Health and Medical News and Resources

General interest items edited by Janice Flahiff

[Reblog] 14 Ways to Reduce Your Plastic Consumption

plastic-bottles-photo

 

14 Ways to Reduce Your Plastic Consumption (In Substainability and Health)

Plastic is found in an astonishing percentage of products or packaging today. It’s in your computer, your car, your refrigerator, your toothbrush, your recycle bin (ironically enough), your fork at lunch, your to-go box for dinner, and even your clothes. And of the nearly 30 million tonsof plastic Americans generate each year, only about seven percent was recycled. Besides piling up in our landfills, floating around in our oceans, leaching chemicals into our soil, and increasing our dependency on oil (yes, most production involves a large amount of oil), it’s also potentially harmful to our health.

plastic-bottles-photo

A common compound in plastic is called Bisphenol A, or BPA. This chemical is often found in food packaging, plastic bottles, toys and other consumer goods, and more than90 percent of us have traces of it in our bodies due to the large amount of plastic we encounter. This chemical has been linked tohealth problems such as infertility, developmental issues, and prostate and breast cancers. While eliminating BPA and plastic from your life may be impossible, I think it’s worth making a few changes to reduce your exposure. Below are some ways I avoid plastic in my life, both to benefit my health and the planet.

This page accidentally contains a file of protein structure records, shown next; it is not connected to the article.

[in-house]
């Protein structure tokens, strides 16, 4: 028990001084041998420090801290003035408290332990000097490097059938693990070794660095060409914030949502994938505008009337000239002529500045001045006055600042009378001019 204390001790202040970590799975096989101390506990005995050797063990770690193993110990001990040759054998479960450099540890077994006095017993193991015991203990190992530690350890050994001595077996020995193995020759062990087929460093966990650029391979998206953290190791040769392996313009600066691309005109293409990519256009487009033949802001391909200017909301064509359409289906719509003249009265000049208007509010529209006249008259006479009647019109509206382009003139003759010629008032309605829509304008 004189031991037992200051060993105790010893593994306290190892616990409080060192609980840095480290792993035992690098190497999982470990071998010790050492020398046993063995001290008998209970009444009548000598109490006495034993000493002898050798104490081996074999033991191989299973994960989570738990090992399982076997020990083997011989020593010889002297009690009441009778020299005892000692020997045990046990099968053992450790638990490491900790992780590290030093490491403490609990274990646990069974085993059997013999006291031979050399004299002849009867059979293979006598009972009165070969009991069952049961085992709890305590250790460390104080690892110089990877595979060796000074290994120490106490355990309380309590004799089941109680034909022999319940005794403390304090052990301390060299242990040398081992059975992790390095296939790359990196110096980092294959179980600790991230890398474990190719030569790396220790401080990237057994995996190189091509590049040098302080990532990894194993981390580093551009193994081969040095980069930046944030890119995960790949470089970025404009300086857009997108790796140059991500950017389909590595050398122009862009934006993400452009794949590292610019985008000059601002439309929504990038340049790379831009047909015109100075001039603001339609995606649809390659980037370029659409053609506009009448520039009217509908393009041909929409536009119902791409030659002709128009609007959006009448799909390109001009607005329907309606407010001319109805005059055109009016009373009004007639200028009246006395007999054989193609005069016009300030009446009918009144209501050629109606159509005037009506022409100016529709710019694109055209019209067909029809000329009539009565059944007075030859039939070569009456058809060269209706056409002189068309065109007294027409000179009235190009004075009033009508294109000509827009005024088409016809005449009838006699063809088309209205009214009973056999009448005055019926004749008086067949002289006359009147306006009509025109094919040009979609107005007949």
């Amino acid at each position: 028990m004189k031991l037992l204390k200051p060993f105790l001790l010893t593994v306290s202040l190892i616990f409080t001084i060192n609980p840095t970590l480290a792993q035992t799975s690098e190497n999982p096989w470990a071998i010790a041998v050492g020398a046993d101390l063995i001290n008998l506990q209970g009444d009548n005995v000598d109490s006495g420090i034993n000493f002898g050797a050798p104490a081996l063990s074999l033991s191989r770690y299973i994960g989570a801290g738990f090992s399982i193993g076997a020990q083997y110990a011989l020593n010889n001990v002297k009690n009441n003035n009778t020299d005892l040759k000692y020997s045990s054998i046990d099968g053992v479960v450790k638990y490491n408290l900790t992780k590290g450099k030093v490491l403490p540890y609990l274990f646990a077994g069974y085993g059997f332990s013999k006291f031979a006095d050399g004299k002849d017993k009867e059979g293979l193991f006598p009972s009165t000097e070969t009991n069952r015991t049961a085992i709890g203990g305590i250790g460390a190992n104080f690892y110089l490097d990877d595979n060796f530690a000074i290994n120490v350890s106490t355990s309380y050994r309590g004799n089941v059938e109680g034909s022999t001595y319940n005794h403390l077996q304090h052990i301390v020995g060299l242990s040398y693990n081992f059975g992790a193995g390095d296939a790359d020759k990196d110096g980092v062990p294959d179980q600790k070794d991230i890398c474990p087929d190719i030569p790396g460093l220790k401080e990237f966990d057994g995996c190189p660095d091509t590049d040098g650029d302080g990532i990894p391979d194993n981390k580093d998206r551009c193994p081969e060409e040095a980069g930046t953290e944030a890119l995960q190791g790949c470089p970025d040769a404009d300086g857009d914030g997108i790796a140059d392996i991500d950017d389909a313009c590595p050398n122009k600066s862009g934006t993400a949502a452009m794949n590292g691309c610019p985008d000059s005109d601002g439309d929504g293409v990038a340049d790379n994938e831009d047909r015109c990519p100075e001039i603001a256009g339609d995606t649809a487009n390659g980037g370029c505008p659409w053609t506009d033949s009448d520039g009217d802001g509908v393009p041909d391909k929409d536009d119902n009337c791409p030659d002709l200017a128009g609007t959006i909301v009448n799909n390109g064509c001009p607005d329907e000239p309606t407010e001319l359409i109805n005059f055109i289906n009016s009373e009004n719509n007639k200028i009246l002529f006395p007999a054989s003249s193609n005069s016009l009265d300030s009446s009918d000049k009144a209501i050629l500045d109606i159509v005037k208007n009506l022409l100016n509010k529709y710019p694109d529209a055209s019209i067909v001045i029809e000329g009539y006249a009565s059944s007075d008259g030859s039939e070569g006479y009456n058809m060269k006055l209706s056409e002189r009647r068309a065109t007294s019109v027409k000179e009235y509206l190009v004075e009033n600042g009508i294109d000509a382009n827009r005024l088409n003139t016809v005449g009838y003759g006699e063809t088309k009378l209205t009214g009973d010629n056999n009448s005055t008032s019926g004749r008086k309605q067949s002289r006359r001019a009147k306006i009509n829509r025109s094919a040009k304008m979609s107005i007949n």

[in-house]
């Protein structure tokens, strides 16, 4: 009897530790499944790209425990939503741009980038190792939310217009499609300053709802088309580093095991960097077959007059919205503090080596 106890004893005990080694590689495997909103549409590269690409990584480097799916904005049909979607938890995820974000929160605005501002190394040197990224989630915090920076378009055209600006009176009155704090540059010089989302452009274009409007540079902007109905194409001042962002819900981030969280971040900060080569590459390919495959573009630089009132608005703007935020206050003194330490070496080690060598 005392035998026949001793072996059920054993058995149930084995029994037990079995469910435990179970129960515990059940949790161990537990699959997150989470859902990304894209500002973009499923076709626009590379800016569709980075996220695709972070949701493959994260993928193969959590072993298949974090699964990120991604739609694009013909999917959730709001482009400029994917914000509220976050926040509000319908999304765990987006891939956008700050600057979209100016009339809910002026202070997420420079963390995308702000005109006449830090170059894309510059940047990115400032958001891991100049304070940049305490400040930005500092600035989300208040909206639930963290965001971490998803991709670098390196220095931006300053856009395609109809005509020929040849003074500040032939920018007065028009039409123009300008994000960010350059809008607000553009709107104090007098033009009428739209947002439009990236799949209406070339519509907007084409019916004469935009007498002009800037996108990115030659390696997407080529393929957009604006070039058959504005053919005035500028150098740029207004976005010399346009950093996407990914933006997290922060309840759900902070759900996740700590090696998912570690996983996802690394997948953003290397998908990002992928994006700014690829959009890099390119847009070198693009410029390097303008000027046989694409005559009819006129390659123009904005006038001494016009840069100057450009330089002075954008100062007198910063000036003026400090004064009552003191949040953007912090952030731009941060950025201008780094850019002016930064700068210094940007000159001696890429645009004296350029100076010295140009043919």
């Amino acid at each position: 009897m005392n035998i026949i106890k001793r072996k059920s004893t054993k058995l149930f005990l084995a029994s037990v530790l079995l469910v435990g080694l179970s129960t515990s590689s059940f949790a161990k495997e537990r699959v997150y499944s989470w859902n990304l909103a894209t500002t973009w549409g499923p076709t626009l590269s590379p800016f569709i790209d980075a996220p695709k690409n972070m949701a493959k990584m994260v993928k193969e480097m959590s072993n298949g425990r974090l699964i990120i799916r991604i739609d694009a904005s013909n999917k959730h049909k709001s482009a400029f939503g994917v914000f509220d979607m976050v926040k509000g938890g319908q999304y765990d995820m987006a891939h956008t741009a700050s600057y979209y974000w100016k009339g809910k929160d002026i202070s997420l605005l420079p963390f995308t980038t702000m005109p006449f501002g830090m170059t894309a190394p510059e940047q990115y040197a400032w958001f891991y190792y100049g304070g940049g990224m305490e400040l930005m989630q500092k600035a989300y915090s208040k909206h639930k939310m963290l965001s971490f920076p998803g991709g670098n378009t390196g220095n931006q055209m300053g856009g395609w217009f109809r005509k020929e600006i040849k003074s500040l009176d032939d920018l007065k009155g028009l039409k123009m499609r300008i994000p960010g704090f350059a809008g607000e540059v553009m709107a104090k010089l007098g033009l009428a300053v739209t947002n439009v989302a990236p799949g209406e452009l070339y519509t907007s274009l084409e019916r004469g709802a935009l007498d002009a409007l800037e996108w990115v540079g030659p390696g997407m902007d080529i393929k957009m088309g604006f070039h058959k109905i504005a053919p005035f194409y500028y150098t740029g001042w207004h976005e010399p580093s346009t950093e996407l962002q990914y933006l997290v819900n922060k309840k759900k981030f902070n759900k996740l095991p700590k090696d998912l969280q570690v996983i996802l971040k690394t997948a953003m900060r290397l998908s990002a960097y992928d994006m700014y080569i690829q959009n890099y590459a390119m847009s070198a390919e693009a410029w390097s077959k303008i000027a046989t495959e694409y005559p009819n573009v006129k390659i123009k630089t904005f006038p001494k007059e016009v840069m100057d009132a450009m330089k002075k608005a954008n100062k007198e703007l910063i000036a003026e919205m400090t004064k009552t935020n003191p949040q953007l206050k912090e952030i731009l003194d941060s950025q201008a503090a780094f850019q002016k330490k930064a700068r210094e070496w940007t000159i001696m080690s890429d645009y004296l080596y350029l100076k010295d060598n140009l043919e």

1. Use reusable grocery bags. …

2. Don’t use individually packaged items…

3. Shop bulk bins….

8. Bag your trash more efficiently. ..

9. Stop accepting plastic utensils. ..

14. Buy bar soap instead of body wash. …

Click here to read the entire post

Includes these tips
         Compost your rubbish to reduce your use of plastic bags.
  • Don’t use bin liners – just tip your rubbish into the bin.
  • Bring unusable cloth bags to the shops with you.
  • Avoid buying beverages in plastic bottles – opt for glass where possible.
  • Carry your own thermal mug and ask coffee retailers to fill it for you rather than taking a disposable cup. Bring your own coffee mug to work with you.
  • Avoid buying foods packaged in plastic. Buy loose fruit and vegetables.
  • Make your own bread or buy it from bakeries that package it in paper.
  • Clean your home with baking soda and vinegar instead of using cleaning products packaged in plastic.
  • Buy washing powder in boxes, not liquid in plastic containers.
  • Buy cheese and meat from your local delicatessen and have it wrapped in paper.
  • Use bar soap to wash your dishes – and yourself.
  • Use scented candles or incense instead of artificial air fresheners.
  • Buy milk in paper cartons or glass, rather than plastic bottles.
  • Buy toilet paper that is wrapped in paper, not plastic.
  • Don’t wrap left-over foods in cling film – use aluminium or wax paper instead.
  • Use matches instead of plastic-encased lighters.
  • Give your pets cloth-based toys, like catnip mice and soft balls.
  • Buy cloth nappies instead of disposables.
  • Stuff delicate postal packages with old newspapers or junk mail instead of bubble wrap.
  • Use rechargeable batteries to avoid buying batteries packaged in plastic.
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June 29, 2012 - Posted by | Consumer Health, environmental health | , ,

1 Comment »

  1. Reblogged this on Knox County Resource Guide.

    Comment by knoxresourceguide | June 29, 2012 | Reply


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